The grouting between ceramic tiles, particularly those in the bathroom and kitchen, require regular care in order to keep them looking new and limit the spread of mould and mildew, which can be recognized by the presence of black spots or streaks.
The secret to long-lasting grout joints: washing, brushing and rinsing. If you choose the right product and use the right technique, you will have to do a routine cleaning only every two or three weeks, or even less often if the tiles have not seen intensive use or been exposed to substances likely to leave behind a dirty film.
Avoid using all-purpose cleansers whenever possible; instead, use products designed specifically for cleaning grout joints. The best product is a neutral cleaner, which is one that has a pH level of 7 (neither acidic nor alkaline). Such a product’s wetting and washing agents emulsify grease, soap residue and oil, thus removing any dirt that is encrusted on the grout or stuck to its surface. This type of mild cleaner does not damage the grout, sealant or tile finish. As well, use a biodegradable product that has been certified by a recognized organization and that is not harmful to human health.
If the product needs to be diluted with water, make sure you always follow the directions on the label. Some products may need to be diluted more than others, depending on the type of cleaning required (light or heavy). Before using the cleaner, be sure to read and measure!
Use a nylon brush with bristles that are soft enough to prevent scratching the tile surface, but stiff enough to dislodge dirt. This type of brush is more effective than a sponge or cloth because it can more efficiently reach the grout, which is often below the level of the surrounding tiles.
Once you have poured the cleaning solution on to the surface, wait for the amount of time specified in the instructions and scrub the joints with the nylon brush. This is essential, since grout is porous and tends to absorb and retain dirt on its surface. As well, a helpful hint: always test the cleaner on an inconspicuous section of the tiling before applying it to the entire surface.
Once you have finished scrubbing, always remember to rinse the surface with clean, lukewarm water. This is the key to effective cleaning: if you do not thoroughly rinse the grout, the dirt will mix with the soap residue and cover your grout, and you will have to start all over! To make sure that you have properly rinsed the surface, check to see if the tiles are sticky to the touch. If they are, rinse the surface again to eliminate any soap residue.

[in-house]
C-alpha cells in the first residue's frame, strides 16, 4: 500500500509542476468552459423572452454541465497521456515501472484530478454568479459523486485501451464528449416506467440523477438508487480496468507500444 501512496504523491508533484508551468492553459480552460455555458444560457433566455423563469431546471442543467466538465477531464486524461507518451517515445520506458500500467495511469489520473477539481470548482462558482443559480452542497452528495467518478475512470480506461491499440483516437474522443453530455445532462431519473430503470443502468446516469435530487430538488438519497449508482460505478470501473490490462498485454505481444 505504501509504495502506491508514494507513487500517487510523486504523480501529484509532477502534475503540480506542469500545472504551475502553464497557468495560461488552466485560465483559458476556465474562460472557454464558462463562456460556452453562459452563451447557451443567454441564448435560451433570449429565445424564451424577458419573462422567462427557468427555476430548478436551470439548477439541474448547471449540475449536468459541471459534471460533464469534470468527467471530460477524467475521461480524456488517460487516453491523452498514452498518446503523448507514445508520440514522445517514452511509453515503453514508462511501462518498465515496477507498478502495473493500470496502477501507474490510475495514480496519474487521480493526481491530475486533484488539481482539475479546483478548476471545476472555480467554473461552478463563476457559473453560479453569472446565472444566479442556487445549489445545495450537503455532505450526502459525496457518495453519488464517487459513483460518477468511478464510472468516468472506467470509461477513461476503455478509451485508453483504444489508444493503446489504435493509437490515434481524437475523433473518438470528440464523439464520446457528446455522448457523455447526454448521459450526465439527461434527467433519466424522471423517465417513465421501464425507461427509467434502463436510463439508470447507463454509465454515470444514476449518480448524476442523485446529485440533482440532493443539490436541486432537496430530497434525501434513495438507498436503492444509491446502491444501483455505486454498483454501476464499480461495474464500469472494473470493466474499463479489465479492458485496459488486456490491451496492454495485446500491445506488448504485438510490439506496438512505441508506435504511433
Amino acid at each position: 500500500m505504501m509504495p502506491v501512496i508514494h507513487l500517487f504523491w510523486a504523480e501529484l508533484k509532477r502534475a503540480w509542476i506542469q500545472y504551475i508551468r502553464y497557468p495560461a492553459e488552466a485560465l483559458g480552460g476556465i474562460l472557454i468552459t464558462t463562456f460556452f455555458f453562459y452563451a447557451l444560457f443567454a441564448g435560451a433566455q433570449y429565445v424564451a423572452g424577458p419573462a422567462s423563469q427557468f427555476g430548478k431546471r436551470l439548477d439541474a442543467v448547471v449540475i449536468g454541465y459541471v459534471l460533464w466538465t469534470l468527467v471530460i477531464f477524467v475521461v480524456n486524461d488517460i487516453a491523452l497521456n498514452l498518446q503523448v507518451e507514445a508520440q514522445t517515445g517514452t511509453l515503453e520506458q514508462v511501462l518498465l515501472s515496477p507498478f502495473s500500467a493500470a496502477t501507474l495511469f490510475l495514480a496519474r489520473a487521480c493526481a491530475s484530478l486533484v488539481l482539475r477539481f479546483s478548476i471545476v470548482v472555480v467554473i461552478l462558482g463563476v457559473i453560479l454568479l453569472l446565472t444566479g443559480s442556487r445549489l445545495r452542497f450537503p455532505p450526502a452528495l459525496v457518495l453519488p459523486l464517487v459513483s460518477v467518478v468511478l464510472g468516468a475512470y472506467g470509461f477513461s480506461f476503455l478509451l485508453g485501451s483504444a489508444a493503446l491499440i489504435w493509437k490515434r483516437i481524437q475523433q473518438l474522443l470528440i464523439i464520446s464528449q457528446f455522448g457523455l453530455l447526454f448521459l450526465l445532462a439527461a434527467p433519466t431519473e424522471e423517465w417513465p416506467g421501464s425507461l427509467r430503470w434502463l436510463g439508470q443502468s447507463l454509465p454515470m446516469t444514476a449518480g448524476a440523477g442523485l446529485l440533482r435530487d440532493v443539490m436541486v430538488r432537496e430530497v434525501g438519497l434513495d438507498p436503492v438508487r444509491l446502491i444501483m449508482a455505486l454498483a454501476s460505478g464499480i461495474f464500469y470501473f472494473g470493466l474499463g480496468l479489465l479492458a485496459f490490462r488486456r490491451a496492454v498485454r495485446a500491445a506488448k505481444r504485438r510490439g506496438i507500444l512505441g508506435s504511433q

Even after a thorough routine cleaning, is the grout still stained? If the tiling has not been cleaned for some time, it is quite possible that a substance, such as rust, has marked your grout and is proving very difficult to remove. Before you start thinking about redoing the joints, you can try a more intense cleaning with one of the following types of products:
- More powerful products: these should be used with caution, as they may be hazardous to the person using them, the tiling (tiles, grout, etc.) and the finish;
- Acidic products: these should be used only as a last resort. In general, these products are not intended for household use, and it is better to let a specialized company handle them.
What should you do if, despite everything, your grout is still stained and cannot be salvaged? You have two choices:
- Redo the grouting: this is a delicate operation in which you remove at least 2/3 of the grout using a scraper or grinder, and then reapply;
- Apply a colorant-sealant over the existing grout.
Sealing the grout
Are you doing renovations or building a house? To make it easier to maintain tile joints and protect the grout, a sealant may be applied when you are laying the tiles. However, this is not a permanent solution. A new layer of sealant should be applied once water has stopped beading on the surface and the grout becomes darker when it is wet. This is the best way to maximize the durability of the joints, in terms of both appearance and waterproofing.
Special thanks to François Croteau, Technical Consultant at MAPEI, for contributing to this article.